Background/Aims: Halofuginone, an inhibitor of collagen synthesis, prevented and caused resolution of established hepatic fibrosis. A genomic approach in vivo was used to search for additional genes responsible for halofuginone mode of action. Methods: Fibrosis was induced in rats by thioacetamide (TAA) and evaluated by collagen type I gene expression and the levels of collagen, tissue inhibitors of metalloproteinases-2 and smooth-muscle actin. Halofuginone was given in the diet. cDNA from liver biopsies was hybridized on Atlas arrays comprising of 588 genes. The results were confirmed by Northern blots and in situ hybridization. Results: Insulin-like growth factor binding protein-1 (IGFBP-1) was one of the 13 genes differentially expressed in the fibrotic liver after halofuginone treatment. After 2 and 4 weeks, halofuginone prevented the TAA-induced down-regulation of IGFBP-1 gene expression. Halofuginone also prevented the TAA-dependent changes in IGFBP-3 gene expression. Halofuginone affected IGFBP-1 synthesis in rat hepatocytes and cells of hepatocyte origin and caused time- and dose-dependent increases in the IGFBP-1 gene expression and synthesis by HepG2 cells. The IGFBP-1 secreted by HepG2-inhibited stellate cell motility. Conclusions: Halofuginone is an anti-fibrotic drug that inhibits collagen synthesis by stellate cells and preventing alteration in the synthesis of IGFBPs by hepatic cells.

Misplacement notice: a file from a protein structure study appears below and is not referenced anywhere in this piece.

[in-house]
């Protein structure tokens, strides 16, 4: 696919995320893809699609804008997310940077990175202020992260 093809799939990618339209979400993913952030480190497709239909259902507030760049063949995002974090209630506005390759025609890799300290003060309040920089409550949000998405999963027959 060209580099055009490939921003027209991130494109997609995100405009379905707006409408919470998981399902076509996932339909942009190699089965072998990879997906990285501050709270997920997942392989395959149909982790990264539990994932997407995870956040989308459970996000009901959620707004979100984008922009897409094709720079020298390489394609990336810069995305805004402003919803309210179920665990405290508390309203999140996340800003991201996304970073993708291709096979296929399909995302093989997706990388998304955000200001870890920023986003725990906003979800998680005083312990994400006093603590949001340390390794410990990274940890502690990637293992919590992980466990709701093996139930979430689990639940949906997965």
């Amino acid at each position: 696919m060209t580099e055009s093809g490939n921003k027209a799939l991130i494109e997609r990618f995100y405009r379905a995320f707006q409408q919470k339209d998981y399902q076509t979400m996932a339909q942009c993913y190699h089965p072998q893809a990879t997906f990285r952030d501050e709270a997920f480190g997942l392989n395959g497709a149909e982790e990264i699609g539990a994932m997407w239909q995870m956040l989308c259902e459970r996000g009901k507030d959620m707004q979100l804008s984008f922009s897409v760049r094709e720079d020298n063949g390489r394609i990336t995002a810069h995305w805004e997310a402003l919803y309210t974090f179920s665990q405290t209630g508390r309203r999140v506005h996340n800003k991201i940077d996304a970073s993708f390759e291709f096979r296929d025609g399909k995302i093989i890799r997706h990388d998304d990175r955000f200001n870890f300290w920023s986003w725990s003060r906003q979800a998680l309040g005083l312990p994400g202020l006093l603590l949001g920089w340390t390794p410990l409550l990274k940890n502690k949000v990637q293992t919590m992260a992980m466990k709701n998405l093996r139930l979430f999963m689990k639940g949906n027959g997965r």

Bibliographical noteFunding Information:
Research supported by the NSF MRSEC division under grunt N DMR0080604.
- Atlas microarrays
- Smooth muscle actin